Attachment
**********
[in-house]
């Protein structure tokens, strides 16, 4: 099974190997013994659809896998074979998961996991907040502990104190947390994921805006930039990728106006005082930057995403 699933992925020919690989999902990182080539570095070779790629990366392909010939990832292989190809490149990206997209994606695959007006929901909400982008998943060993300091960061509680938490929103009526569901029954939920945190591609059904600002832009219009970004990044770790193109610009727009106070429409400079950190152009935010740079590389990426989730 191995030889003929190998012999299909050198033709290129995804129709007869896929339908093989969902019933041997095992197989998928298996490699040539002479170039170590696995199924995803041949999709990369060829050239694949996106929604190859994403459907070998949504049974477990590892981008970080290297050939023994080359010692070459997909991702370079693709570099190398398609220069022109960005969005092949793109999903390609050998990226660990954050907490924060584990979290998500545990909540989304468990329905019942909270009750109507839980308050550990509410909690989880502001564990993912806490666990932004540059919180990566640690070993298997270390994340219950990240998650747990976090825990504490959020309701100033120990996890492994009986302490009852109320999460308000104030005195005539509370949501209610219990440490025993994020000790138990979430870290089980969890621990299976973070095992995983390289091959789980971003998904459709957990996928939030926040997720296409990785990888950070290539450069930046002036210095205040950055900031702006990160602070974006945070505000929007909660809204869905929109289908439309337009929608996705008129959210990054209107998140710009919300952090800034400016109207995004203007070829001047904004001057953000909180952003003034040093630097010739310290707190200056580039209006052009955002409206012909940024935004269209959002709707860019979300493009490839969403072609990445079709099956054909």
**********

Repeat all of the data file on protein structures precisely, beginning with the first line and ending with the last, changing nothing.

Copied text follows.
[in-house]
């Protein structure tokens, strides 16, 4: 099974190997013994659809896998074979998961996991907040502990104190947390994921805006930039990728106006005082930057995403 699933992925020919690989999902990182080539570095070779790629990366392909010939990832292989190809490149990206997209994606695959007006929901909400982008998943060993300091960061509680938490929103009526569901029954939920945190591609059904600002832009219009970004990044770790193109610009727009106070429409400079950190152009935010740079590389990426989730 191995030889003929190998012999299909050198033709290129995804129709007869896929339908093989969902019933041997095992197989998928298996490699040539002479170039170590696995199924995803041949999709990369060829050239694949996106929604190859994403459907070998949504049974477990590892981008970080290297050939023994080359010692070459997909991702370079693709570099190398398609220069022109960005969005092949793109999903390609050998990226660990954050907490924060584990979290998500545990909540989304468990329905019942909270009750109507839980308050550990509410909690989880502001564990993912806490666990932004540059919180990566640690070993298997270390994340219950990240998650747990976090825990504490959020309701100033120990996890492994009986302490009852109320999460308000104030005195005539509370949501209610219990440490025993994020000790138990979430870290089980969890621990299976973070095992995983390289091959789980971003998904459709957990996928939030926040997720296409990785990888950070290539450069930046002036210095205040950055900031702006990160602070974006945070505000929007909660809204869905929109289908439309337009929608996705008129959210990054209107998140710009919300952090800034400016109207995004203007070829001047904004001057953000909180952003003034040093630097010739310290707190200056580039209006052009955002409206012909940024935004269209959002709707860019979300493009490839969403072609990445079709099956054909």